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Not the messiah

Yesterday was my birthday, and my very kind friend Lilah gave me one of the best birthday presents ever – surprise tickets to see the one and only Russell Brand.

If I was being mean, I would say Russell was out on the prowl looking for sex – he’s been quite open about this tendency in the past and now he’s single again who can blame him.

But I think it’s a bit simplistic to say all that Russell is looking for is sex – obviously I don’t know what Russell is looking for, as I don’t know Russell, just the version of Russell he chooses to present in his performances. I guess what I felt is that Russell is looking for validation and even though he seemed a bit stressed by the crowds, I sensed he felt comforted by the fact that they were there – why else would he want to cuddle them (sex I guess could be the obvious reason…).

The last time Lilah and I went to see Russell was about 3 years ago – at the Albert Hall no less – and back then, his act focused on how he was pilloried by both press and public for the prank calls he made to Andrew Sachs (Manuel in Fawlty Towers) with Jonathan Ross.

The moral panic that ensued resulted in a whopping fine for the BBC and Ross suspended without pay for 3 months
Fortunately for Brand, the loss of his BBC radio show was more than compensated for by a burgeoning Hollywood movie career – and a burgeoning romance with pop’s most provocative princess Katy Perry.

Fame in the U.S. might have brought big bucks but it also gave Brand a new bunch of haters – in his 2009 show he read out reams of death threats emailed to him by angry Americans who found him far too rich for their palates. I’ve spent far too much of my life working in TV to feel that sorry for celebrities – protected as they are by money, minders and PRs – but the sheer malice directed against Brand was quite breath taking.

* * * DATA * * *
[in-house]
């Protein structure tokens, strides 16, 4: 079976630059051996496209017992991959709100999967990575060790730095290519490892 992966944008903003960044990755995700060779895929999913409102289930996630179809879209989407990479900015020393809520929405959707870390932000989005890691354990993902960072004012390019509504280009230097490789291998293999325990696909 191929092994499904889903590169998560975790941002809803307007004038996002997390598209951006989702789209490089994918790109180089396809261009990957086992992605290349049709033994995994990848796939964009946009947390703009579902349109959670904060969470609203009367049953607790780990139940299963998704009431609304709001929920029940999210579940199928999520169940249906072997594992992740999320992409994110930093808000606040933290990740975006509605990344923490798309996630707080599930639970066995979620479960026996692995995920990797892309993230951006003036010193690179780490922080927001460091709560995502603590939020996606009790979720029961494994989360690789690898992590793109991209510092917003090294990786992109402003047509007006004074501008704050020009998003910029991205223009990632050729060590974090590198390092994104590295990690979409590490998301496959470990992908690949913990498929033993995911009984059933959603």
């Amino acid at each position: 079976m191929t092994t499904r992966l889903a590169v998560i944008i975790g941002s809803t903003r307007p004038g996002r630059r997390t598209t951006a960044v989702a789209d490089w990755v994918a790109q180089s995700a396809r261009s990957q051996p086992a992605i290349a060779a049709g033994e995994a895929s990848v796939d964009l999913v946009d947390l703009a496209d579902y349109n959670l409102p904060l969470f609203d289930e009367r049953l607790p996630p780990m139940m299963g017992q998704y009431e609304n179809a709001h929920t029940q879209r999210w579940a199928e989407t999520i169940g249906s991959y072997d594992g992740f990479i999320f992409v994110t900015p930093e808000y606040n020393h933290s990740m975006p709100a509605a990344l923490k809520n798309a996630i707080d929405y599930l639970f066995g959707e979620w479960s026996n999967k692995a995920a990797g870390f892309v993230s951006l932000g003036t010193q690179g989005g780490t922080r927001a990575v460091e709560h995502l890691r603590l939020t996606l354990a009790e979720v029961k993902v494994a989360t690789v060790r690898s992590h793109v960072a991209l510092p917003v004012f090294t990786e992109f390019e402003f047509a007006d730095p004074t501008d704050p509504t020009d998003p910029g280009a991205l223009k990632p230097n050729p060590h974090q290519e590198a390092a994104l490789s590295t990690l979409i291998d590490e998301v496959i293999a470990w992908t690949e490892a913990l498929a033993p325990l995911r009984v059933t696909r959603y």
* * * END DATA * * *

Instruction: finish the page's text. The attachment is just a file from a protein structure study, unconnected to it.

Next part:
Fast forward to August 2012 and a we saw a very different Russell Brand on stage. Yes, he could be said to be part of the establishment now in that he had just performed in the Olympic closing ceremony – he chatted about this in his usual Russell Brand way. But I felt that his relationship to celebrity is slightly more ambivalent – after all his relationship with Katy Perry, just beginning when I saw him in 2009,had now ended in divorce.

He’s massive in Hollywood but you feel his mind is elsewhere and that Russell wants to do more. You also have the distinct feeling that although we see him as a naughty boy, he sees himself as some kind of messiah. For example, last night Russell expressed sympathy for the much derided David Icke (lizards anybody?), while his spiritual leanings have emerged in several TV interviews, such as this one with Jeremy Paxman in 2010.

As the interview with Paxo shows, Russell has become quite a hit on the news and current affairs circuit – he tells a good joke but is also surprisingly well informed on a number of issues. Drugs being one of them. A former addict and recovered alcoholic, Brand has lots to say about the treatment of heroin users – he thinks it’s wrong to give them methadone and thinks that a better solution is to encourage abstinence (with a lot of support and therapy as you do this).

He has made a documentary on the subject for BBC3 which goes out tonight, and was invited to share his views on Newsnight earlier this month.

To a liberal viewer like myself, Russell comes across as the voice of reason against Daily Mail columnist and rent a right wing troll Peter Hitchens, who drones on about how drugs are illegal and how taking them is a crime, yadda, yadda, yadda. Here’s Hitchens’ account of it on his blog (quite funny if you like laughing at Tories)